A Study published in the Journal of the American Medical Association (JAMA)1 has highlighted that science may have invested a lot of money on a dead end when it comes to resolving the obesity question and perhaps should look more closely at lifestyle change. Every variation and combination of carbohydrate (CHO) including, high GI, Low GI, low CHO intake, high fibre has been researched. High protein, low protein, specific proteins and fat has also had most variations examined at one time or another; and yet despite these numerous studies, some of which produce quite good results, others really finding not much difference when you consider long-term outcomes the results do not make good reading.
The ability to keep weight off, or should I say fat with just about all these studies is poor if not insignificant when you examine three year and especially five year follow up. They have all demonstrated varying amounts of weight loss the mean differences are as small as 1kg and are also inconsistent. There have been four meta-analyses more recently and these have studied and included somewhere between 13 to 24 trials in each instance. The degree of participation and whether goals for diet or activity were met showed the strongest correlation with weight loss and this was the only thing that could be consistently demonstrated. If when you follow a programme you are losing weight the fact that you stick with the programme is not really a very surprising finding. What these meta-analyses have exposed is that there really isn’t one specific dietary regime that has any efficacy in the long-term.
The article in JAMA then goes on to consider that spending more money researching differing combinations of macronutrients in any variation is not too likely to produce any findings that would significantly advance our understanding of how best to deal with the obesity epidemic. Most research that has been undertaken and in some cases repeated has ended up producing very similar outcomes. What is really required is a far greater understanding of the behavioural, biological and environmental factors associated with establishing and then most importantly maintaining a lifestyle change. These lifestyle changes have to encompass both diet and physical activity/exercise.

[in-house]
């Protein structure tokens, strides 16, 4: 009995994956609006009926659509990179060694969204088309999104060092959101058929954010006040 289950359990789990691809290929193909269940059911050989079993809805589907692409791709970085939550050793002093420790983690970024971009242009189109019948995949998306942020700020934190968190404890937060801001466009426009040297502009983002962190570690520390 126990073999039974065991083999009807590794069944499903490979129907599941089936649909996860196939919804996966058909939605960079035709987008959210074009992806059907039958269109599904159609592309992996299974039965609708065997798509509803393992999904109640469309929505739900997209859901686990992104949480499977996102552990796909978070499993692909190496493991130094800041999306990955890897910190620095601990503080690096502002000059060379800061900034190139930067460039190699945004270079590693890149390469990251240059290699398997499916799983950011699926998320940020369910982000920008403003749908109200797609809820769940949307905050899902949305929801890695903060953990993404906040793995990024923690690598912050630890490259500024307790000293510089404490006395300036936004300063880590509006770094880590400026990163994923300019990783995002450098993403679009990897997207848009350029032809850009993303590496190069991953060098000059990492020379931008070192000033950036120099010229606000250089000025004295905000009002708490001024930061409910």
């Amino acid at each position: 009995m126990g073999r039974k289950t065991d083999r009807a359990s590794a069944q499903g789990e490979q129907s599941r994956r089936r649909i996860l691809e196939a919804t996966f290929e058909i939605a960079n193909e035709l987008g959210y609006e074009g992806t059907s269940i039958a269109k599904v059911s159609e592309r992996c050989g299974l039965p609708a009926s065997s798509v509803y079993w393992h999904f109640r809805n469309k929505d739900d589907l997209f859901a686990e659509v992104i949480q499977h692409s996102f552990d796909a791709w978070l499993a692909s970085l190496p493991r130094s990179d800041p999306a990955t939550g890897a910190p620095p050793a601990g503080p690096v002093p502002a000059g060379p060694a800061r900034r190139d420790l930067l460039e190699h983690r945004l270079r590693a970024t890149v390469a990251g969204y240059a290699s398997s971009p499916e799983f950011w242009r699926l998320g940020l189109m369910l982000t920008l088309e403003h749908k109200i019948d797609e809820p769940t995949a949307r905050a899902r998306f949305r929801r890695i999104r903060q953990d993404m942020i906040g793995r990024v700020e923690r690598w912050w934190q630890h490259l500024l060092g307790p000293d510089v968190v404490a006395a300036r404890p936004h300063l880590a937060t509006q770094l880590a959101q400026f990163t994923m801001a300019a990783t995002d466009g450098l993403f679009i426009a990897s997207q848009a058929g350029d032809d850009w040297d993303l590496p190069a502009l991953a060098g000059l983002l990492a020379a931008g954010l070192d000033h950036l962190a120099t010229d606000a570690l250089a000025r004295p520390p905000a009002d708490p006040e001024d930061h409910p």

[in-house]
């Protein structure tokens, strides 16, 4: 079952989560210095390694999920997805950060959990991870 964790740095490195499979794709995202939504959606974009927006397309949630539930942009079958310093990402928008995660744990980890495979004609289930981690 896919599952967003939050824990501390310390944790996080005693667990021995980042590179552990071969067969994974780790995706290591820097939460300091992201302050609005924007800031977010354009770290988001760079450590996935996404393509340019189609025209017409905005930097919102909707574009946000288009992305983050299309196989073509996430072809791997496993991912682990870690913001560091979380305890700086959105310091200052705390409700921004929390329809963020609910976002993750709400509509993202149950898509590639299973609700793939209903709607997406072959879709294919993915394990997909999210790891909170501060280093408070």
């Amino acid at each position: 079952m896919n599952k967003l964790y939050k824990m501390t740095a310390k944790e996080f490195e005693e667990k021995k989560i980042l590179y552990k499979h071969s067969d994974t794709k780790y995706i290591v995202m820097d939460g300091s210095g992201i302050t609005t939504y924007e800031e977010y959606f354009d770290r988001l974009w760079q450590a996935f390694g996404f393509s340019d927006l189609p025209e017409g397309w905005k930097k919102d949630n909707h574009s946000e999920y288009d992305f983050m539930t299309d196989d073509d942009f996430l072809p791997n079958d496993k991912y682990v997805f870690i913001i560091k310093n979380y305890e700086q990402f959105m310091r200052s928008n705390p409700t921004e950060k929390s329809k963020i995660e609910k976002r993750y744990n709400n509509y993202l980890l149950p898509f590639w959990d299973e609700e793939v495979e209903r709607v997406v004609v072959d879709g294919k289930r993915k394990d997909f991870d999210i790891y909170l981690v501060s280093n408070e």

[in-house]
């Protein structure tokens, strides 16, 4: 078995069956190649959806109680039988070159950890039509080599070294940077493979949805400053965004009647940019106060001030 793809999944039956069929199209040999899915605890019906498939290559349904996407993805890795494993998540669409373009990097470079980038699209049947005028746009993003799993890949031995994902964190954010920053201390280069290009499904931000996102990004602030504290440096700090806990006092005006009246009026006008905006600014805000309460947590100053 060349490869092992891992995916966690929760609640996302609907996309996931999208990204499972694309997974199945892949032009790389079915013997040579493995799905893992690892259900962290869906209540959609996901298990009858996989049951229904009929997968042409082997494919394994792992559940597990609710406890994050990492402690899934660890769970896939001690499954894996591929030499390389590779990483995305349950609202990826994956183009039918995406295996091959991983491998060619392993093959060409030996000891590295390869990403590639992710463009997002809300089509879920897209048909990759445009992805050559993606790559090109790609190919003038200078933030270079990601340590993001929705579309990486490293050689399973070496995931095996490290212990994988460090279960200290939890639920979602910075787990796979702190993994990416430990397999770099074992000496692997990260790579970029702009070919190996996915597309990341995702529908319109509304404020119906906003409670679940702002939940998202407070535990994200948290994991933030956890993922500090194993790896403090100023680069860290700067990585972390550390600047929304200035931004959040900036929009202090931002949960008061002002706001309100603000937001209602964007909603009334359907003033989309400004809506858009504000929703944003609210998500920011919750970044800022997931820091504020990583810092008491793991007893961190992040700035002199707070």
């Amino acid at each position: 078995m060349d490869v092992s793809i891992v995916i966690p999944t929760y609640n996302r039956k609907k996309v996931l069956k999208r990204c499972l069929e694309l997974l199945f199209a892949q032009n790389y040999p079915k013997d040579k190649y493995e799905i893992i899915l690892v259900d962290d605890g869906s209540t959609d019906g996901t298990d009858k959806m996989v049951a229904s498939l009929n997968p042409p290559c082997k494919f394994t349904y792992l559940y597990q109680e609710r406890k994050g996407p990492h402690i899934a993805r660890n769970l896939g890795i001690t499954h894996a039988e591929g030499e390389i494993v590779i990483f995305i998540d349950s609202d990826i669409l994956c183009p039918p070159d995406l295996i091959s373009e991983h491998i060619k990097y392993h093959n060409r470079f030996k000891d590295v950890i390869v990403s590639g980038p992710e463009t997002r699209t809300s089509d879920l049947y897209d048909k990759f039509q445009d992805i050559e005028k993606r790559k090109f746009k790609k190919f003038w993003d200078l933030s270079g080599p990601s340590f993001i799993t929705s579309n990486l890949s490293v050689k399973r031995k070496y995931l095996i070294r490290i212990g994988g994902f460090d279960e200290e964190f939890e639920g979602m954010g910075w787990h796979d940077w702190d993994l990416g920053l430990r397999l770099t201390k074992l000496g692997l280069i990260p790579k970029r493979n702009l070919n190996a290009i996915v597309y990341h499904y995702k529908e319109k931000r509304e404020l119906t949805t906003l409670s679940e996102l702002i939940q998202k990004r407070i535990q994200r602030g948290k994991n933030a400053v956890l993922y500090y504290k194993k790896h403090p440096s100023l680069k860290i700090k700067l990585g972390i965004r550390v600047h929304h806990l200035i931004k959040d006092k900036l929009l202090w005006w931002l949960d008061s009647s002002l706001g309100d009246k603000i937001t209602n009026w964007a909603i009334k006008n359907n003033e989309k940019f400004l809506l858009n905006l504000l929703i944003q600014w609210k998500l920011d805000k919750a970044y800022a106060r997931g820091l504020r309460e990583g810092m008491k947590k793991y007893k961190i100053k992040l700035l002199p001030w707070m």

One of the most important factors in making any change to behaviour is psychological readiness. My research, which was conducted both in the UK and New Zealand, has found that if an individual is not psychologically ready to make a change there is a strong possibility that they will fail long-term. By assessing an individual’s ‘readiness to change’ I could predict who was likely to be successful at losing weight. The LEAN Man System (www.leanmansystem.com) uses the assessment of psychological readiness as a foundation for the whole programme. Future research into weight management must look at how people make lifestyle changes and most importantly how they then sustain this change in behaviour. It is evident that many combinations of foods can possibly assist fat loss but if these combinations are not sustainable then long-term they are of no use. You must be psychologically ready to change your behaviour (lifestyle) and the changes you make you have to make for life. Therefore from a dietary perspective they have to be both sustainable and realistic.
It might just be time to stop studying diet and start concentrating more on lifestyle change. The evidence from the past twenty years seems to indicate that this is the case. If you would like more information about nutrition and weight loss the simply complete the simple form below to receive seven FREE videos.
- Pagoto, S.L. and Appelhans, B.M. (2013) A Call for an End to the Diet Debates. Journal of the American Medical Association. 310 (7); 687-688.